and that also insures that I will have enough seeds for next year,

9
Cucurbits / Re: Drying squash
« on: 2020-04-30, 08:55:55 AM »
I dry zucchini,
when dried and then added to a soup, the flavor is just what I started with when fresh.

per plant production where I live (middle of california) is about one zucchini every one to 2 days
I have been breeding for larger plants the last 7 years and now, so my production is better than it use to be.
I plant 2 plants a person and generally that gives zucchini for breakfast every day.
this year I planted 10 plants a person so there should be extra to dry this year.

10
Plant Breeding / Re: Miner's Lettuce
« on: 2020-04-26, 08:57:55 PM »
did I ever send you seeds ?
I remember collecting them for you, but no memory of sending them.

11
Cucurbits / Re: Looking for seeds for a "cob melon"
« on: 2020-04-26, 08:46:58 PM »
I bought seeds for that years ago when it was still being shipped to the USA
could not get them to germinate...
never did try again.

still not sure if they were irradiated by the mail service or what happened

12
normally I grow mostly for seeds.
this year I am going to try to grow all my own food. if I can avoid going to the grocery store, then I will be happy.
some of my breeding projects may get put on hold.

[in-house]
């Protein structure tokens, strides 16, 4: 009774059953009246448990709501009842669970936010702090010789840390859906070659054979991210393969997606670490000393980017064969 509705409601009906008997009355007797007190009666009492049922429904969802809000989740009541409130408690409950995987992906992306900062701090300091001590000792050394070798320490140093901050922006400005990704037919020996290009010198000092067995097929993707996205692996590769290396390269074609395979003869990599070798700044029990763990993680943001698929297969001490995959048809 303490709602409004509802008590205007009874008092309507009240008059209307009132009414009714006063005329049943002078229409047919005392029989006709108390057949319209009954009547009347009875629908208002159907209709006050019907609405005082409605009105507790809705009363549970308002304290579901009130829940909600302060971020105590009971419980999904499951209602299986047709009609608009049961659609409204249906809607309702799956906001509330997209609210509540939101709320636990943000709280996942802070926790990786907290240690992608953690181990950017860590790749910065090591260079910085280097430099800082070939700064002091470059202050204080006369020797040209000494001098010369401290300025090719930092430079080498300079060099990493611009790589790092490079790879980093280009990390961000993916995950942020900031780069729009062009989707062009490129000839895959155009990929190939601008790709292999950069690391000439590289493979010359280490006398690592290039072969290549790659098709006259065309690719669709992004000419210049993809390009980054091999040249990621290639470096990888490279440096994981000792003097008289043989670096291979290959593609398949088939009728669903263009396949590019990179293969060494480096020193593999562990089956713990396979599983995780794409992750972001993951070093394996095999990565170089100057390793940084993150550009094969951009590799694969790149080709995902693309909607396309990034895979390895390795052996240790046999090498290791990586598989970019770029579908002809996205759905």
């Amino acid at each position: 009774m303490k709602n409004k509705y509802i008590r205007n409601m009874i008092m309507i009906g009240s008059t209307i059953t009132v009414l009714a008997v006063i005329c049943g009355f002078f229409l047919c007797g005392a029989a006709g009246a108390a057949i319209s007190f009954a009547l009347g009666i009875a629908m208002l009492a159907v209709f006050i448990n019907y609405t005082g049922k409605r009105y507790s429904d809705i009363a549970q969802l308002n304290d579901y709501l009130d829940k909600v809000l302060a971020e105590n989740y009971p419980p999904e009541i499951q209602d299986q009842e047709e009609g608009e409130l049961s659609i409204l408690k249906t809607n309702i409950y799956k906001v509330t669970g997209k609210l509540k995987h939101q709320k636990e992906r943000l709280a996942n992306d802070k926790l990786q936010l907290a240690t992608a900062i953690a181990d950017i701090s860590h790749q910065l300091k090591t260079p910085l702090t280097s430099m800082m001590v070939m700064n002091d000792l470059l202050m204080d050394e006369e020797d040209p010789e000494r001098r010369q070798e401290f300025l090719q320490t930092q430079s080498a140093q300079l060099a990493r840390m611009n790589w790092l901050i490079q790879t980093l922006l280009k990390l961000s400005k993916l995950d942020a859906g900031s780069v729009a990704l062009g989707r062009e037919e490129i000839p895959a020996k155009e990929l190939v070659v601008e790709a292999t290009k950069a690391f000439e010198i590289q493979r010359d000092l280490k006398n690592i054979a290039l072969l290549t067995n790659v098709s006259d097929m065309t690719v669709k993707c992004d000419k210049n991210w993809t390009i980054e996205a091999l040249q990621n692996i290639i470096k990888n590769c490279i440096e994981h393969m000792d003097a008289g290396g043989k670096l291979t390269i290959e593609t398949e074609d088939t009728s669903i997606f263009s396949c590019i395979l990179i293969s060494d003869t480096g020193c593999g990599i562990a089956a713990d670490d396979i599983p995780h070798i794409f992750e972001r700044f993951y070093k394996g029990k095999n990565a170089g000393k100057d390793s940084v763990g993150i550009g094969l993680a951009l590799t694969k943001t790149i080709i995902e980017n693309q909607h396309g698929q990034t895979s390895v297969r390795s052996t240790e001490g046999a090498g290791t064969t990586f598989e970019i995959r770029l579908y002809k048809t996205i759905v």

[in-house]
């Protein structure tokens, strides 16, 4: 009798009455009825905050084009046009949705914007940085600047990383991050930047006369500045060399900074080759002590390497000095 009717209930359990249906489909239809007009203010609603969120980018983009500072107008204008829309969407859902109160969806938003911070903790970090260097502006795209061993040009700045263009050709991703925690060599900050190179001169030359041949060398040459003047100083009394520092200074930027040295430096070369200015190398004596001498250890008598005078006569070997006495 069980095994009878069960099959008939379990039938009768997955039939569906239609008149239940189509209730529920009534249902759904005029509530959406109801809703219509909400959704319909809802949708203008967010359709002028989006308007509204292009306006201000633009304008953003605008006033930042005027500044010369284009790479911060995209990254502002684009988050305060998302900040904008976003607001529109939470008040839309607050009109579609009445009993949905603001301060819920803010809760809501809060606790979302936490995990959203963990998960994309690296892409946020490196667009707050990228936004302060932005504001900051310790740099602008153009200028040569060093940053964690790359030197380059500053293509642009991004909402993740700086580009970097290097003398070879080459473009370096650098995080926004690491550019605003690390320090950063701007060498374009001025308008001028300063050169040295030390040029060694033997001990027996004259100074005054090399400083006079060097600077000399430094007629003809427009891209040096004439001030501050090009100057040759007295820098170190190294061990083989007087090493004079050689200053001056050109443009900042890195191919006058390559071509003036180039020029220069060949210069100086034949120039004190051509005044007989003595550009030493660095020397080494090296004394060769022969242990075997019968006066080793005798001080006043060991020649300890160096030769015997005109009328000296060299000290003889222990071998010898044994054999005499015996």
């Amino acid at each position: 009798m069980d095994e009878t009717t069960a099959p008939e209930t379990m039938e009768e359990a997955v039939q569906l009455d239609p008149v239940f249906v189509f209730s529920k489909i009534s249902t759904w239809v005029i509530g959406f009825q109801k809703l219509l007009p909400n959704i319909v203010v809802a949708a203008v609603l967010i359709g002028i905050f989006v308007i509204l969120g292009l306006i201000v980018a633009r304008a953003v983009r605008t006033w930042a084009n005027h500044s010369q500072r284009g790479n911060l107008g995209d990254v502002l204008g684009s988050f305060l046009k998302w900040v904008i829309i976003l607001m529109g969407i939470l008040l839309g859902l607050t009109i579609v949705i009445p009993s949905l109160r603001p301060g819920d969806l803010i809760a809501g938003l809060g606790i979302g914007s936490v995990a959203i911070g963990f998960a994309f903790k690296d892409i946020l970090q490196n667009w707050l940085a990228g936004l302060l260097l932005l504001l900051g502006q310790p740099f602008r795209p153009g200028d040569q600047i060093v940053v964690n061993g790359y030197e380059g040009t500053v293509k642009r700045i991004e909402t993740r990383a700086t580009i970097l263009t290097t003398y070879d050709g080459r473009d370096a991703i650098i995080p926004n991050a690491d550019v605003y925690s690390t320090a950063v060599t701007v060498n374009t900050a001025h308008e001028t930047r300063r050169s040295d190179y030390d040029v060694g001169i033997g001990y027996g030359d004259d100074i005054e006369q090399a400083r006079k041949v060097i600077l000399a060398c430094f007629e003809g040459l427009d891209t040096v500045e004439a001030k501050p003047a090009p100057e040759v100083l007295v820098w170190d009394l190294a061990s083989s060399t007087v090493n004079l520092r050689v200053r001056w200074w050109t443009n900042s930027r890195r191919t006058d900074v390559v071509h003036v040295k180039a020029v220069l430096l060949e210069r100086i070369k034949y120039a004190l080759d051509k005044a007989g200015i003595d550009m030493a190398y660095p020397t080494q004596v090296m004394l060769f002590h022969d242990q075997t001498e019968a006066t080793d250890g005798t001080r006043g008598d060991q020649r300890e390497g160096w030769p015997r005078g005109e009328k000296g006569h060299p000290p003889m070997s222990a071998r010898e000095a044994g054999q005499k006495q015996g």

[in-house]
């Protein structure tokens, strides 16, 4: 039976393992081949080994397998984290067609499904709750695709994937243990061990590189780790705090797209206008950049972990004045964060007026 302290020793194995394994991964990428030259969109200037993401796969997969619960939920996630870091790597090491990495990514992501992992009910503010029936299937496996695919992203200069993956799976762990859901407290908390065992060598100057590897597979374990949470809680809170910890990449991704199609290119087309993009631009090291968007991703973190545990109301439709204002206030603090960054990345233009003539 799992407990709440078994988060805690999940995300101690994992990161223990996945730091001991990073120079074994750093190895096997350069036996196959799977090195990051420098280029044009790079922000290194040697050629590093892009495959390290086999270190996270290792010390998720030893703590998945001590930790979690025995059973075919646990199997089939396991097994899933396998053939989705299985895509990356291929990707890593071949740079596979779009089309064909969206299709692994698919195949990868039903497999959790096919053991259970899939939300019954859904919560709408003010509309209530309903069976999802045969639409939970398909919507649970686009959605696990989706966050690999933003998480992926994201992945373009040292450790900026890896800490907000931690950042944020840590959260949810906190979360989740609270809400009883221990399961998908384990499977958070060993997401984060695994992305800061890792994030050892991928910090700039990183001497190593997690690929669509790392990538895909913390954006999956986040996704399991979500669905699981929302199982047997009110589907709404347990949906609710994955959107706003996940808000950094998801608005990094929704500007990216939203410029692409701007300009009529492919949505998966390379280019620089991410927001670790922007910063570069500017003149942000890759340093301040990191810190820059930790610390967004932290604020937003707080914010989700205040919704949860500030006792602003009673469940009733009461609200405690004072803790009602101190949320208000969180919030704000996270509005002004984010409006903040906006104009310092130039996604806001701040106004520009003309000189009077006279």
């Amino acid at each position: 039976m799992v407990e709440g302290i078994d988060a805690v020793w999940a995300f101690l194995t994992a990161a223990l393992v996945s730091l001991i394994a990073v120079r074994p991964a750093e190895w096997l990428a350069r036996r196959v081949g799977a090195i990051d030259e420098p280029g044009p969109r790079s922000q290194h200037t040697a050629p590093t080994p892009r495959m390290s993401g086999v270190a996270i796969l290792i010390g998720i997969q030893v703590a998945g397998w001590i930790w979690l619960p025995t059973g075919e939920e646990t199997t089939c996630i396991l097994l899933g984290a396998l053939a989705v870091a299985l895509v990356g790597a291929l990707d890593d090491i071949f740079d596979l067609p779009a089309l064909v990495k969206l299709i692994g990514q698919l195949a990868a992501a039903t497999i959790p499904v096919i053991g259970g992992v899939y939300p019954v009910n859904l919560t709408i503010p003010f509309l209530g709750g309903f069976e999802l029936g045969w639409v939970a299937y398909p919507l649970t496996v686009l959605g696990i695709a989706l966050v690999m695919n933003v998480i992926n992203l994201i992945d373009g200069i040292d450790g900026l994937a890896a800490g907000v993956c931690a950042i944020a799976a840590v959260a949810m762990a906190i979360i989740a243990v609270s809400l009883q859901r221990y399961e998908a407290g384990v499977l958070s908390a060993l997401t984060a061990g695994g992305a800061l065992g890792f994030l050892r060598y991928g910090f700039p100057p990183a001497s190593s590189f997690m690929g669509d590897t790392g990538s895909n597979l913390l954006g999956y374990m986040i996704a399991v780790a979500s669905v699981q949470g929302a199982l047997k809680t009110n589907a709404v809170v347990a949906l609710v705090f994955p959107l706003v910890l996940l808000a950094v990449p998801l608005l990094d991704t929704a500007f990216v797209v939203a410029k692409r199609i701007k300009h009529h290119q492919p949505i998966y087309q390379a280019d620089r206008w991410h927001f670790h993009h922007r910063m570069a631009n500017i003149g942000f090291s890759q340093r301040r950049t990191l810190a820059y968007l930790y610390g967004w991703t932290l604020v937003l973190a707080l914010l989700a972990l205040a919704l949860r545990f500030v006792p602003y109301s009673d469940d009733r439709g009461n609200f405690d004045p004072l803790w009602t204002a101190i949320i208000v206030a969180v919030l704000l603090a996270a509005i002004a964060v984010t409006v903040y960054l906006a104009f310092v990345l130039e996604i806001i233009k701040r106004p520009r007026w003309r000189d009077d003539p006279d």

going to focus on potatoes, onions, sweet corn, and zucchini.

13
Plant Breeding / Re: Climate Change Breeding
« on: 2020-02-22, 07:40:34 PM »
I think evolutionary plant breeding is still possible with machine harvesting: First you walk through to get the best cobs for seed, then you thresh by machine.
You could do a two step process: sow the mix of the best seeds in one hectare. Detassel poor looking ones, cull completely if they look bad. Harvest the seeds of the very best as foundation in one hectare for next year, then thresh the rest for seed in the other fields. Repeat and repeat. Preferably do this process in your worst, dryest, field.
I have seen university studies show that machine harvesting breeds plants that favor the harvesting being done. (sorry no links as I read this before the internet)
human or otherwise is about the same to the plants.
the large gains in harvest are there in about year 3, by 5 it is close to maximum, by year 7 you will likely see nothing better.
this was done on grains like wheat and barley

14
Seed Saving / Re: Flour moths and seed storage
« on: 2020-02-18, 08:05:23 PM »
even in glass jars, the diatomaceous earth is a good idea, the moths can't spread even inside a jar if they die trying to get to the next seed
I vacuum my jars, so they can't breath in the first place.
but if I had paper envelope only, diatomaceous earth would by my first try